There are not many 81-year-olds capable of striking fear into financial markets – but Paolo Savona appears to be one of them.
The economist and university professor is the man that Italy’s new prime minister, Giuseppe Conte, wishes to name as his finance minister – but investors fear the appointment could ultimately lead to Italy leaving the eurozone.
Mr Savona, who has previously worked at the Bank of Italy, was industry minister when, in the 1990s, Italy agreed to join the single currency.
At the time, he was enthusiastic about the euro, but has since been sceptical about the single currency and has called it a “flawed project”.
In his latest book, he has described Italy’s decision to join the euro as “a historic error”, singling out Germany for particular criticism.
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Suggesting that there is a direct connection between the policies of Kaiser Wilhelm II, who provoked the First World War, Adolf Hitler and Angela Merkel, Mr Savona has argued that, having failed to conquer Europe militarily during the Second World War, Germany is now trying to do so via the euro.
He has written: “The euro? It is a German cage. Germany has replaced the will of military power with economic power.
“The EU is spoiled by an innate injustice. We need to resort to a Plan B to leave the euro if we were forced.”
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Standing in the way of his appointment is Italy’s president, Sergio Mattarella, who has the power to veto ministerial appointments and who has made clear he does not want to see Mr Savona appointed.
On Thursday Mr Savona won the support of Matteo Salvini, the League’s leader, who wrote on Facebook: “He is an economist respected in the whole world… but what has he done wrong? He has dared to say that the EU as it stands is not working properly.”
All of this has further rattled investors. They were already nervous at the prospect of a coalition between two parties united by very little other than euroscepticism and are now starting to pull out their money.
According to the financial data provider, EPFR Global, investors have pulled a record $280m (£210m) from Italian funds during the last week. The previous record was set when, in the summer of 2014, Italy was slipping into its third recession during the financial crisis.
There are also now signs that the concerns are spilling into the wider market. EPFR says a total of $4.4bn (£3.3bn) has been withdrawn from European equity and bond funds during the last week. It means that, across Europe as a whole, stock markets look set to suffer their first weekly fall since March.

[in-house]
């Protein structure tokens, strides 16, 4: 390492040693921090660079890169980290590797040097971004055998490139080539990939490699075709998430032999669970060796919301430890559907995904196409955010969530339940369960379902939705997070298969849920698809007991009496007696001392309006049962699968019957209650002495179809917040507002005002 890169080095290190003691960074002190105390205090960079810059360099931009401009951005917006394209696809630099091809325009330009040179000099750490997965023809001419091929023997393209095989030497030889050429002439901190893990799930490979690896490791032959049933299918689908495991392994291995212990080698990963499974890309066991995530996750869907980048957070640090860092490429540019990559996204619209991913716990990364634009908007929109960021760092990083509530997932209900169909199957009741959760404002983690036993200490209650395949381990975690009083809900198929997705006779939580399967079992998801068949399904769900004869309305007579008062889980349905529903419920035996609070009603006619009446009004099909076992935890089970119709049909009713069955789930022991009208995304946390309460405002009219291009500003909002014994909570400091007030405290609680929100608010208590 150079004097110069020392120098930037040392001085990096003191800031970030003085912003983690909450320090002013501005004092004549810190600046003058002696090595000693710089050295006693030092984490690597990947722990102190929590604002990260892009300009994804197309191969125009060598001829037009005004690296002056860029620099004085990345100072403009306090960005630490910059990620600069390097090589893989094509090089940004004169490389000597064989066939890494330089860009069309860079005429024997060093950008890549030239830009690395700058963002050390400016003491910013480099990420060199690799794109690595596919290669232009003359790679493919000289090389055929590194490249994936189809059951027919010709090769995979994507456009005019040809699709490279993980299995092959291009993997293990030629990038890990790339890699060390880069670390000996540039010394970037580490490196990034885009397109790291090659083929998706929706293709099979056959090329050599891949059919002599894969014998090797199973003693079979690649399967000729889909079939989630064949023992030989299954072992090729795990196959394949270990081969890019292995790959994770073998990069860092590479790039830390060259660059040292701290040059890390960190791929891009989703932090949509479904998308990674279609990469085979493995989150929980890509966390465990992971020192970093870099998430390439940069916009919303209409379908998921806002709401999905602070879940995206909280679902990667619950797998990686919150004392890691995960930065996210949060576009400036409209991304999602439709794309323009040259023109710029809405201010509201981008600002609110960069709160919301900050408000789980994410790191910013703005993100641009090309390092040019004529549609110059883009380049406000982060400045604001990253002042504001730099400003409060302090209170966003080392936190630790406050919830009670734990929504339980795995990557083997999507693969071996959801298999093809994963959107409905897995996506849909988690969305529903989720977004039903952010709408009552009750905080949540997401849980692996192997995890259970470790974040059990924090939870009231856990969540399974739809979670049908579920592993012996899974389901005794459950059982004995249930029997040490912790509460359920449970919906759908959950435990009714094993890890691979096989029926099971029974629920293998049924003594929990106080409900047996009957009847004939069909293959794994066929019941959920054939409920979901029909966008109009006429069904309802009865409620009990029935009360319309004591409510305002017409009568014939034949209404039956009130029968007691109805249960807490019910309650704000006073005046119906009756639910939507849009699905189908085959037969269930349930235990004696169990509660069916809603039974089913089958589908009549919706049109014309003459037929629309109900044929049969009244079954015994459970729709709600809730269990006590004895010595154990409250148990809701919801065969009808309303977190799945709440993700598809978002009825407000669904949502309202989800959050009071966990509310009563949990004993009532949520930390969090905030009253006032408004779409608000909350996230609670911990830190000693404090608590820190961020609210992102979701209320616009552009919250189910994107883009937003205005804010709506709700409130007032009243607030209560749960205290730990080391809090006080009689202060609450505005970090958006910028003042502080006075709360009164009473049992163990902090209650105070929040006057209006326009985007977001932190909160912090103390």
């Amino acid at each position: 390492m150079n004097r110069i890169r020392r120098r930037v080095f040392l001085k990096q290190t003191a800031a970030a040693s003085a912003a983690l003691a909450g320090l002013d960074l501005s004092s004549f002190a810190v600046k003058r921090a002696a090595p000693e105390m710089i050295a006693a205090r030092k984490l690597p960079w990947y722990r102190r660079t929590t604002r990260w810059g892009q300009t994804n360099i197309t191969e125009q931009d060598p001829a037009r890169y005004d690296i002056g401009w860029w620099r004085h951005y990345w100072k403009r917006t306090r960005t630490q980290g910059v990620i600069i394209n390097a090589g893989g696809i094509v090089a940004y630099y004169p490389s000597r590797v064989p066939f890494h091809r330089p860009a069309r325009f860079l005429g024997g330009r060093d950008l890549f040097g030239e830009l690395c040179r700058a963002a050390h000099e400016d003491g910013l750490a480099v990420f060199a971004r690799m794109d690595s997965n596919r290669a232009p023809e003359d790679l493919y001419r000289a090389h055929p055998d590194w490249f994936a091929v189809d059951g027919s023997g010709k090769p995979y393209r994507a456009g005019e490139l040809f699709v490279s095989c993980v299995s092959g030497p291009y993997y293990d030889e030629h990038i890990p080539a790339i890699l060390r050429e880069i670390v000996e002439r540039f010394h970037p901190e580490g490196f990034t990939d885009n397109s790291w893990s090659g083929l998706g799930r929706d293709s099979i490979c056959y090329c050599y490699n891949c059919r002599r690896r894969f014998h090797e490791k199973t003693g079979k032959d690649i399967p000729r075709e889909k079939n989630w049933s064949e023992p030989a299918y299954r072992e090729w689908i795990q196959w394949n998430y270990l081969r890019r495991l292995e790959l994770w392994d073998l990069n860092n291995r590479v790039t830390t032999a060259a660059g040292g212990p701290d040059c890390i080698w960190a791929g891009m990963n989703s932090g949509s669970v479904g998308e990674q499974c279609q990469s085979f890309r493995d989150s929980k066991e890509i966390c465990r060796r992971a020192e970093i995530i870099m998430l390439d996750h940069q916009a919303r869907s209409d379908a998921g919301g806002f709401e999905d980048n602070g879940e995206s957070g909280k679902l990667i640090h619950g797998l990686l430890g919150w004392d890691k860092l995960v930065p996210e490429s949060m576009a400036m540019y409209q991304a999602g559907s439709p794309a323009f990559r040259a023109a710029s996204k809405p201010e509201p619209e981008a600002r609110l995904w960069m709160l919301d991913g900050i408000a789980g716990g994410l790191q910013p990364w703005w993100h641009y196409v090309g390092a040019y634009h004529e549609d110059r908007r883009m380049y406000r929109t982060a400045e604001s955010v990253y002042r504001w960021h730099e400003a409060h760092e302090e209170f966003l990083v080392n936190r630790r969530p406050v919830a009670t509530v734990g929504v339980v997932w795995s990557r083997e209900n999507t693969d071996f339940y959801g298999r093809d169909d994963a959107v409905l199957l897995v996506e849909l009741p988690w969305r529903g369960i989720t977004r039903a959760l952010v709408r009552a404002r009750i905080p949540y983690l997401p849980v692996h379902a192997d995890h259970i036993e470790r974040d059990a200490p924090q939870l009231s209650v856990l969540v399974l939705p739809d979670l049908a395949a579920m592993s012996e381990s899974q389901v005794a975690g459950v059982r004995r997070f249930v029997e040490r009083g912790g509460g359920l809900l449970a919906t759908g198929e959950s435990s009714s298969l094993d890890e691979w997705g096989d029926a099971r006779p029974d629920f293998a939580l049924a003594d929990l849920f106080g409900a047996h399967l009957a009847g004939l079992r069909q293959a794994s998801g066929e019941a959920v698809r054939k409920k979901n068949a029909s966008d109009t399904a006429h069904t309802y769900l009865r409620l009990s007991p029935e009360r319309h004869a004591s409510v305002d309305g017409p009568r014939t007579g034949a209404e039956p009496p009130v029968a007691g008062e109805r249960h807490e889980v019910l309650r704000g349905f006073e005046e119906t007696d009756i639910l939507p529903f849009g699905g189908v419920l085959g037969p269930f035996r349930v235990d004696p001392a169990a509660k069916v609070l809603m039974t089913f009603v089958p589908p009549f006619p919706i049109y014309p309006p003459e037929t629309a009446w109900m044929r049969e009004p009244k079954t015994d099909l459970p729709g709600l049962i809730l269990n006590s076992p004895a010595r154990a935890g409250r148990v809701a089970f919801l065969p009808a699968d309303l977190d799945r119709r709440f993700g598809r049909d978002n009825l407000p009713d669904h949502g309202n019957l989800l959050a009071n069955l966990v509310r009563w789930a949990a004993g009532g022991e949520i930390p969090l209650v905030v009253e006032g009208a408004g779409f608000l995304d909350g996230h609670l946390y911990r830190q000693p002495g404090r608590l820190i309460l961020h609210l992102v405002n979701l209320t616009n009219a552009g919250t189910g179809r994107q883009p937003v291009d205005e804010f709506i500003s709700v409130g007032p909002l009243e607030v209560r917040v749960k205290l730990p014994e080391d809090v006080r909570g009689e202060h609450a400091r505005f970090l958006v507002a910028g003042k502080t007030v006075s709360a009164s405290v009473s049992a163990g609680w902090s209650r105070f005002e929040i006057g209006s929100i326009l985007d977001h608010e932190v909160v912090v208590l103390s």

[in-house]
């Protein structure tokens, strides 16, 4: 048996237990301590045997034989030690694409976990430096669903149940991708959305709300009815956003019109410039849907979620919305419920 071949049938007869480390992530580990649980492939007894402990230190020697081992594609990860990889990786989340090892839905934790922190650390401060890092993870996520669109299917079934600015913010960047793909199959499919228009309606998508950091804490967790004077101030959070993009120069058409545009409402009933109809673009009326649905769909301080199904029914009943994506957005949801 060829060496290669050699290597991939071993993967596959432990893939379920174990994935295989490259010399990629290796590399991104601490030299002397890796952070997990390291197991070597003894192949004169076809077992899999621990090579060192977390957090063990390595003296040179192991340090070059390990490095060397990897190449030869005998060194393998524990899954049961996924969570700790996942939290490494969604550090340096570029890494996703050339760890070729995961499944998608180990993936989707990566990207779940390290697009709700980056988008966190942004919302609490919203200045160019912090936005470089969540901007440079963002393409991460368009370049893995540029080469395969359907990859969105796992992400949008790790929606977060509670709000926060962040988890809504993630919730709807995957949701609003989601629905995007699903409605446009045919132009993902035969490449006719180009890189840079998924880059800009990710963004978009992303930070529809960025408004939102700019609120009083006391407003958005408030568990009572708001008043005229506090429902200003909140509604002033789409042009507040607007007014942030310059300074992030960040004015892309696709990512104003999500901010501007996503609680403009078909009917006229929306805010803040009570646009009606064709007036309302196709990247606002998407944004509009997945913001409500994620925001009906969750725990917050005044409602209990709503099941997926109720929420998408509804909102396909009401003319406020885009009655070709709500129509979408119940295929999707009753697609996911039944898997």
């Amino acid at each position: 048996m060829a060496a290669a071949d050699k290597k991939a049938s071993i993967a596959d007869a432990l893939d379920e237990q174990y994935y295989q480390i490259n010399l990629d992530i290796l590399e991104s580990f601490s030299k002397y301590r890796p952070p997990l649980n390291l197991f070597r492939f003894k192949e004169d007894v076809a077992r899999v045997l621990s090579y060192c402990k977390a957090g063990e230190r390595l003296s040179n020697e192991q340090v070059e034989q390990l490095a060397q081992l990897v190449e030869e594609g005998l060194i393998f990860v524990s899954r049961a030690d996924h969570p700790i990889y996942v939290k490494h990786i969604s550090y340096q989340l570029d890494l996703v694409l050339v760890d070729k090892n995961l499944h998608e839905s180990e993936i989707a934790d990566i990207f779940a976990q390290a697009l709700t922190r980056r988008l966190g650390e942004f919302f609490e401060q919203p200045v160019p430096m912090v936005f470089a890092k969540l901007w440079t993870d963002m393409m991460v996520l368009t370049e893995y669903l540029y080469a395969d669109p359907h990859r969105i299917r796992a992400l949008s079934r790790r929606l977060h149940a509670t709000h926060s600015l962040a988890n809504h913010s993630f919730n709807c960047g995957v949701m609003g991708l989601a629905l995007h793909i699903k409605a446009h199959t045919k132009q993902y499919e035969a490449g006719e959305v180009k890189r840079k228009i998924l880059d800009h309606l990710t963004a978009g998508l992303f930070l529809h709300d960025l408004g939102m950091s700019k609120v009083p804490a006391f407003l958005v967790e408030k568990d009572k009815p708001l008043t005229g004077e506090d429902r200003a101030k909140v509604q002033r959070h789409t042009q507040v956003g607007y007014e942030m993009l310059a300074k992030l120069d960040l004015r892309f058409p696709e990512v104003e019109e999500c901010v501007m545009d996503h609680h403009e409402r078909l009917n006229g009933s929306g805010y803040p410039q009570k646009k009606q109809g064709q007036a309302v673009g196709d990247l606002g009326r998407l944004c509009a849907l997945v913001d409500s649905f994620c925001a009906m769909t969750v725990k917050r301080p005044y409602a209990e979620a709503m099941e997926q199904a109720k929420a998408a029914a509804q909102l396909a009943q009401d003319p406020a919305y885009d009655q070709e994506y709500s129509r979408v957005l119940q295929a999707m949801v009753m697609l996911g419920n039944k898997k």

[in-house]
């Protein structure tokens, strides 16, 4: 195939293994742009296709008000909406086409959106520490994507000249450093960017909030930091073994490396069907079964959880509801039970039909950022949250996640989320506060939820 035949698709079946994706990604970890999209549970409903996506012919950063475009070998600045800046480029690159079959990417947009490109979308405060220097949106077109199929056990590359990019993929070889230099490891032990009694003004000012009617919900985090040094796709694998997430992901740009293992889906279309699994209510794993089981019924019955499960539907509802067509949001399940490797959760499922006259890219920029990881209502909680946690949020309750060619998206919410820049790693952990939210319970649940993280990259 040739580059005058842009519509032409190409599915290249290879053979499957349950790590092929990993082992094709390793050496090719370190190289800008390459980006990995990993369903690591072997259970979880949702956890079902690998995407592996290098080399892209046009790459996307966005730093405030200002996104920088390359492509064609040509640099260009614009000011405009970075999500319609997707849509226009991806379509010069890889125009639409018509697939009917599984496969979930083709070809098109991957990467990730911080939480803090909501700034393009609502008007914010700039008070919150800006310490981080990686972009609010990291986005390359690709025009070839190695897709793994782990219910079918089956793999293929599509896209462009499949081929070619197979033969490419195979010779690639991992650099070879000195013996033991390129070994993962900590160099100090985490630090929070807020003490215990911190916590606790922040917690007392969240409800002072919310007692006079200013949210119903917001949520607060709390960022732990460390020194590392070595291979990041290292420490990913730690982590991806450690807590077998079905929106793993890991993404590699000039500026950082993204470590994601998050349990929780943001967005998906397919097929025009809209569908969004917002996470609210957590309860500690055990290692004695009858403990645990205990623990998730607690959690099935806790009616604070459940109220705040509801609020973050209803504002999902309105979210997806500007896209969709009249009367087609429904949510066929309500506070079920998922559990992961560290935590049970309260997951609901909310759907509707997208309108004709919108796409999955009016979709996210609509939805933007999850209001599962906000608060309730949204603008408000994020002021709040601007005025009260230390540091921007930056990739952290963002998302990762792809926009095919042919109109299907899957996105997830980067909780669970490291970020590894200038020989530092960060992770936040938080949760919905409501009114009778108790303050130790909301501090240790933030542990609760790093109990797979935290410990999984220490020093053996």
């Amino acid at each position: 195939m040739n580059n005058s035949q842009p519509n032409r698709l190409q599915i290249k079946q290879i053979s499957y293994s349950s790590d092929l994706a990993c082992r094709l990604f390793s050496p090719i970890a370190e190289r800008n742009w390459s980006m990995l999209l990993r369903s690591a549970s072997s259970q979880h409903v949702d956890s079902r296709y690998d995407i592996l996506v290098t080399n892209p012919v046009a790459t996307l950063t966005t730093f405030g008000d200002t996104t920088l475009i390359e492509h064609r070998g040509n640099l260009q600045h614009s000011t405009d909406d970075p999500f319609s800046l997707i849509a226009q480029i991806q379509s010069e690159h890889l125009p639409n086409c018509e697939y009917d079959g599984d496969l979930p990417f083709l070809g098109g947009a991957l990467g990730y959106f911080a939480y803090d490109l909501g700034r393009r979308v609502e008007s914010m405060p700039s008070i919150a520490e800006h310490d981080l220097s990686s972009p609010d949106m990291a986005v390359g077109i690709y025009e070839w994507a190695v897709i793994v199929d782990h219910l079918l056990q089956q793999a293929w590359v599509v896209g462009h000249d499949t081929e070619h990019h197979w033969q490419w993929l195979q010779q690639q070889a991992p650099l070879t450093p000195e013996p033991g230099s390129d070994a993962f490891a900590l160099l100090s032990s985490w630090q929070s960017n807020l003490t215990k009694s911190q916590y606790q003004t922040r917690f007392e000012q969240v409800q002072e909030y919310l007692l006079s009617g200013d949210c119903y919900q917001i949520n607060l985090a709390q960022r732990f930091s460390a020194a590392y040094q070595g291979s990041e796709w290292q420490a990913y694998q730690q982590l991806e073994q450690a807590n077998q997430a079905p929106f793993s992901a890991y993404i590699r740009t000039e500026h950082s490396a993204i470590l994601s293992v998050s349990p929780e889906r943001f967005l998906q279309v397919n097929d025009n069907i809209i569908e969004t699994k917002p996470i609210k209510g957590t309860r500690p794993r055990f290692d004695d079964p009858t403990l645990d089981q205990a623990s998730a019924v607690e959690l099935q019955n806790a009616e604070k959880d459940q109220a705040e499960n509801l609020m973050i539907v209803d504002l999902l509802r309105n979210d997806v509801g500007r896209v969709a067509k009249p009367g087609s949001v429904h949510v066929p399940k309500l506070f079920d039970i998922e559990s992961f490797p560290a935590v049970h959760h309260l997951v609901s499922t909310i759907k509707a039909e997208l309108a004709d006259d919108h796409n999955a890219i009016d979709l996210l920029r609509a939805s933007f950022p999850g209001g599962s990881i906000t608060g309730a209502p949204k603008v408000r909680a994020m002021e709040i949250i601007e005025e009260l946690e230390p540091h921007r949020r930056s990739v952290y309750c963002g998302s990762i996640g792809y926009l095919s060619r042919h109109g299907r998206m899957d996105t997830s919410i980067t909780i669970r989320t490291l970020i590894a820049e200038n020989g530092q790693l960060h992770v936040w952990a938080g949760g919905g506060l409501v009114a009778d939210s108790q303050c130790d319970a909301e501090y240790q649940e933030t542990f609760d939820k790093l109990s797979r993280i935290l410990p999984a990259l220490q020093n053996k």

Italy’s main stock index, the MIB, is meanwhile set to complete a third weekly loss.
It has fallen by almost 8% during the last three weeks and is now back at levels seen at the beginning of April.
Within that, there have been some particularly precipitous falls for Italian banking shares, which dropped by almost 2% on Friday morning.
Shares of UniCredit, the country’s largest lender, are down by 13% during the last month while Intesa Sanpaolo, another major lender, is down by almost 17%.
On the bond market meanwhile, yields – which rise as the price falls – of 10-year Italian government bonds today hit 2.463%, a level not seen since March last year.
There are certainly fears in Rome that the new government may be underestimating the damage that financial markets could do to Italy, the world’s third-most indebted nation, if they lose confidence in its governance.
Pier Carlo Padoan, the outgoing economy minister, told the newspaper Il Sole 24 Ore: “We worry about Europe, but any infraction proceedings (over excessive government spending and borrowing) take months to develop, while the response of the markets comes in just a few seconds.”
Emphasising that point have been comments today from leading international banks.
Goldman Sachs told clients: “The new coalition government proposes measures which our economists see as likely to widen the budget deficit and lead Italy’s national debt to rise again.”
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And economists at Citi added: “We expect rallies (in Italian government bonds) to be sold as long term investors exit. The wobble turns to a true crisis if the Italian government challenges German hegemony.”
For now, investors look set to continue pulling their money out of Italian assets.